Summer 2019

Summer, roughly the 100 days from Memorial Day at the end of May until Labor Day in early September, is a delightful, long, sun-filled time of year. Carefree days of summer are hoped for but all too often things can come between you and the expected good time.

Too Much Cold?

Adjusting to the heat is doable. Then you can tolerate the heat more easily and continue to enjoy it without adverse effects. Exposure is needed, and hours and days of exposure to hot temperatures (but not direct sunlight) will allow your body to increase its ability to manage heat by increasing its rate of heat loss, and quicker and more voluminous sweating. 

In our modern society that means avoiding Air Conditioning, or at least turning the thermostat up. If you work in an office 40 hours a week, I can imagine the pushback that would prevent you from turning the temperature up to 78 or 80 degrees. Probably not doable. Avoid the AC whenever you can, like when you are in your car driving or at home. It may take six weeks of training, but your tolerance will greatly improve.

Caution is needed, particularly for those with the potential for heart failure, those on medications that reduce a person’s ability to sweat (antihistamines), and medications that change your ability to know that you are heating up (anti-depressants). 

 

Sun Avoidance

Some medications can cause unusual skin reactions from the sun (retinoids and some antibiotics). One strategy is to avoid the sun’s rays from striking your body. Part of that strategy may include the use of Sunscreen. I like to use long pants and long-sleeve shirts and top it off with a broad-brimmed hat (one that covers your nose and ears). Gloves, a bandana and sunglasses complete the “look.”

 

Hydration

Also, remember to stay hydrated. Tip: If you are thirsty then you are behind on your fluids. Even a small degree of dehydration impairs performance of mind and muscle. Drink sufficient liquids so that you are urinating about once an hour! Ordinarily, what you drink is of secondary importance to the volume and frequency.

 

Water

You must know how to swim. No excuses. It is a requirement for graduation from some Universities and the Navy. Once you know how to swim, don’t screw it up by being under the influence of drugs or alcohol while in the water. Obvious, but so many people needlessly drown while impaired.

 

Insects

Insects annoying you? Use insect repellent, plenty of it and apply it often. DEET in various concentrations is a good repellent. Barrier-type clothing and a hat with a veil work as expected to mechanically keep the bugs away. If you do get bitten, try and resist scratching the bite. Apply some OTC (over the counter, non-prescription) steroid cream as often as needed.  Scratching can lead to an infected bite that turns into a cellulitis (skin infection), a boil, or, rarely, worse.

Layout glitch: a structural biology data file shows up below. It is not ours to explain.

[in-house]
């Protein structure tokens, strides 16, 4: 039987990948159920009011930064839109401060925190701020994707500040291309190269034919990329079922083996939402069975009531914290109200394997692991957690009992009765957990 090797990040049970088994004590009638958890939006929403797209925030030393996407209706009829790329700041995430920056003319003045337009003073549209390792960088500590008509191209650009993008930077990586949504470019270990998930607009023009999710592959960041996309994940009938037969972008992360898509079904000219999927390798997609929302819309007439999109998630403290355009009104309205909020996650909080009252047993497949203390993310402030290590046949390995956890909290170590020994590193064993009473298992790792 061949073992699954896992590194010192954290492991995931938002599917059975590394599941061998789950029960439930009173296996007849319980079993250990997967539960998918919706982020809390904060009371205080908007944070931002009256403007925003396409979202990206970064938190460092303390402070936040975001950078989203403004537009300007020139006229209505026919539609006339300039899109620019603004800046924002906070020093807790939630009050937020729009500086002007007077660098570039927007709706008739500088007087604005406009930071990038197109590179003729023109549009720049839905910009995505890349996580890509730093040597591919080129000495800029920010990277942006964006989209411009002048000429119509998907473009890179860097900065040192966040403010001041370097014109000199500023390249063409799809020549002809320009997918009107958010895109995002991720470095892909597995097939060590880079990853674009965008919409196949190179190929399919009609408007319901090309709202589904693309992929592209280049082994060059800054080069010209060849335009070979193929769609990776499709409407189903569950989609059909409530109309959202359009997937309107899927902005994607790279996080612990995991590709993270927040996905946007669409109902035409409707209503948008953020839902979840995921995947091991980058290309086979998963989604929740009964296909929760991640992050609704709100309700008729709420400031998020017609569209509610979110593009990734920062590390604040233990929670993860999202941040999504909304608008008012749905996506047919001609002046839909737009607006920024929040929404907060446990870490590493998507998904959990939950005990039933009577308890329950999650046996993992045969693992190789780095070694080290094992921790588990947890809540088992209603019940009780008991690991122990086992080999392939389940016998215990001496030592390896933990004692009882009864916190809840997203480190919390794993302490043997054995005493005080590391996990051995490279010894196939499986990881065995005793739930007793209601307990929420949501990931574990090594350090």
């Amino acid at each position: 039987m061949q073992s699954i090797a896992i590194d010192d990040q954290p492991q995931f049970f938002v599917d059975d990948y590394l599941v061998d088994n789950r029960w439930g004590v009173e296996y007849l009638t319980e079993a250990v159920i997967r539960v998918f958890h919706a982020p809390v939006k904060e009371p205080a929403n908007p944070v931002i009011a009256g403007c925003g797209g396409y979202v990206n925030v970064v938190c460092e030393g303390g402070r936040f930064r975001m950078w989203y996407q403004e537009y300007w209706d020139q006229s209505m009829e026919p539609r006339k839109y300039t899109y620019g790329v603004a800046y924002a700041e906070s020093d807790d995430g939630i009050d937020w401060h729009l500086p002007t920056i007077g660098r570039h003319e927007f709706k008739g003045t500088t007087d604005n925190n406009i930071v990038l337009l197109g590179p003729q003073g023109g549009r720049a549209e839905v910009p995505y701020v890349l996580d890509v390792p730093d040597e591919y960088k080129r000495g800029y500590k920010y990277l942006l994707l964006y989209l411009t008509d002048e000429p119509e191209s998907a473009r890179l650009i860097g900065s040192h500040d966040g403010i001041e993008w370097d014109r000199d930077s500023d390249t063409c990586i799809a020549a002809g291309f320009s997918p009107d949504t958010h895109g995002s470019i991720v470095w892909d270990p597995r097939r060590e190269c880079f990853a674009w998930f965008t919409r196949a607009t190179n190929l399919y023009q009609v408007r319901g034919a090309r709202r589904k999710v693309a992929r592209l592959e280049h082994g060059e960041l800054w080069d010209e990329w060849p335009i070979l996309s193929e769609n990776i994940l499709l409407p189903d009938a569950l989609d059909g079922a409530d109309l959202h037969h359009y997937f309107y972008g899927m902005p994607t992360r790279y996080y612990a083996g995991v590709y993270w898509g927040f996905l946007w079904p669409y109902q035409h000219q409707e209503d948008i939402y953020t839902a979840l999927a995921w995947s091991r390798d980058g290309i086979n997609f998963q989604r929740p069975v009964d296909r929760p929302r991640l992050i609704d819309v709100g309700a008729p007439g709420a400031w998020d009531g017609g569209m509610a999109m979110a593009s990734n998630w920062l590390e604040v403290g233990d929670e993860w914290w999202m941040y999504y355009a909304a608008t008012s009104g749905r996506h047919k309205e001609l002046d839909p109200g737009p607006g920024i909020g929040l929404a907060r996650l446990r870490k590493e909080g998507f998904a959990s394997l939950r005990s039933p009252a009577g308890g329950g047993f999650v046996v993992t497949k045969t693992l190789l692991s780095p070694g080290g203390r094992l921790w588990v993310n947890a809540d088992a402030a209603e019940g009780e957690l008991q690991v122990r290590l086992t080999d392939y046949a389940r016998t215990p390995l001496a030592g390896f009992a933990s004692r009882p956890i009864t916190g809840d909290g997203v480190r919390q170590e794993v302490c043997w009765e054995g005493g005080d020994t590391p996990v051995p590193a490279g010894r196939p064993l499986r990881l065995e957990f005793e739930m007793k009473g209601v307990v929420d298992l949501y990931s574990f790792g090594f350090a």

Some Life Pro Tips

1.    Beware of driving for too many hours at a stretch on your classic road trip.

2.    Don’t use motorcycles. They are just too deadly.

3.    Mow early in the day to avoid sparks starting a fire

4.    Be ladder safe.

5.    Just because you can doesn’t mean you should. What did you think was going to happen?

 

And as always, Stay Emergency Free!

 

Winter Blog 2018

It comes every year so don’t be too surprised.

Rain, sleet, snow, ice, and darkness.

All familiar and all with a challenge.

Hypothermia, the condition of low body temperature, is the main peril of rain, sleet and snow.

If you get too cold, all the systems in your body do not work well. It rather quickly leads to weakness, loss of coordination and inability to think clearly. If you are alone, it can be difficult to self-rescue. Prevention is the key: Dress for the weather you fear. Generally, a wind and waterproof outer layer, then sufficient insulating inner layers to stay warm. You want to stay dry because you lose heat very rapidly from a wet body. A balaclava, face covering or equivalent is suggested when it starts to get quite cold. Obviously, adequate gloves or mittens, and shoes or boots are needed.

A diet higher in protein will aid in keeping the metabolic furnace output high and keep you warmer. Alcohol in any form increases heat loss; it will not keep you warm and will increase your chance of hypothermia. Though with enough alcohol inside, you may not care or be aware enough to know that you are getting dangerously cold.

I have seen enough broken bones, hips and sprains to know that a slip and fall from icy conditions is too common. Prevention is key. Crawling will work in an extreme situation! I suggest using a slip-on crampon that goes over shoes or boots. They work well with minimal inconvenience. They are so effective that in some Arctic communities they are given away to some of the residents.

Darkness is a underestimated winter variable. The loss of joy, the restlessness, anger, and depression should not be discounted. Broadly speaking, our geographic migration has outstripped our genetic makeup. People freak out in both the extremes of the long Arctic winter and summer. Twenty-four hours of darkness or light is not psychologically comfortable for most people.

Exposure to bright light of sufficient (individual) duration is the treatment for shorter days. Buy one and follow the exposure directions. They work!